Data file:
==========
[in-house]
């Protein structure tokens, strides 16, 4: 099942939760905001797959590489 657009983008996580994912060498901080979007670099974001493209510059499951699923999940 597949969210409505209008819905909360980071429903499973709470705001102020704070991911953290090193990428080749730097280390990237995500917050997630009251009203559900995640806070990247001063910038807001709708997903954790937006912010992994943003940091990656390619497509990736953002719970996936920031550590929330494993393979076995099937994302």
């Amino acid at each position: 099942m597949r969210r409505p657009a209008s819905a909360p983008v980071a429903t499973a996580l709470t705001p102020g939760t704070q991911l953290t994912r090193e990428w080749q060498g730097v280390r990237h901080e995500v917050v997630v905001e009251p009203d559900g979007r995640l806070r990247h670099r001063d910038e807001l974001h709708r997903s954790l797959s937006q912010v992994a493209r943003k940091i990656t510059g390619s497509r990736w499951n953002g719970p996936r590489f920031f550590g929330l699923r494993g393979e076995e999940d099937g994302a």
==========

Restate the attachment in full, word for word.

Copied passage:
[in-house]
């Protein structure tokens, strides 16, 4: 099942939760905001797959590489 657009983008996580994912060498901080979007670099974001493209510059499951699923999940 597949969210409505209008819905909360980071429903499973709470705001102020704070991911953290090193990428080749730097280390990237995500917050997630009251009203559900995640806070990247001063910038807001709708997903954790937006912010992994943003940091990656390619497509990736953002719970996936920031550590929330494993393979076995099937994302």
């Amino acid at each position: 099942m597949r969210r409505p657009a209008s819905a909360p983008v980071a429903t499973a996580l709470t705001p102020g939760t704070q991911l953290t994912r090193e990428w080749q060498g730097v280390r990237h901080e995500v917050v997630v905001e009251p009203d559900g979007r995640l806070r990247h670099r001063d910038e807001l974001h709708r997903s954790l797959s937006q912010v992994a493209r943003k940091i990656t510059g390619s497509r990736w499951n953002g719970p996936r590489f920031f550590g929330l699923r494993g393979e076995e999940d099937g994302a």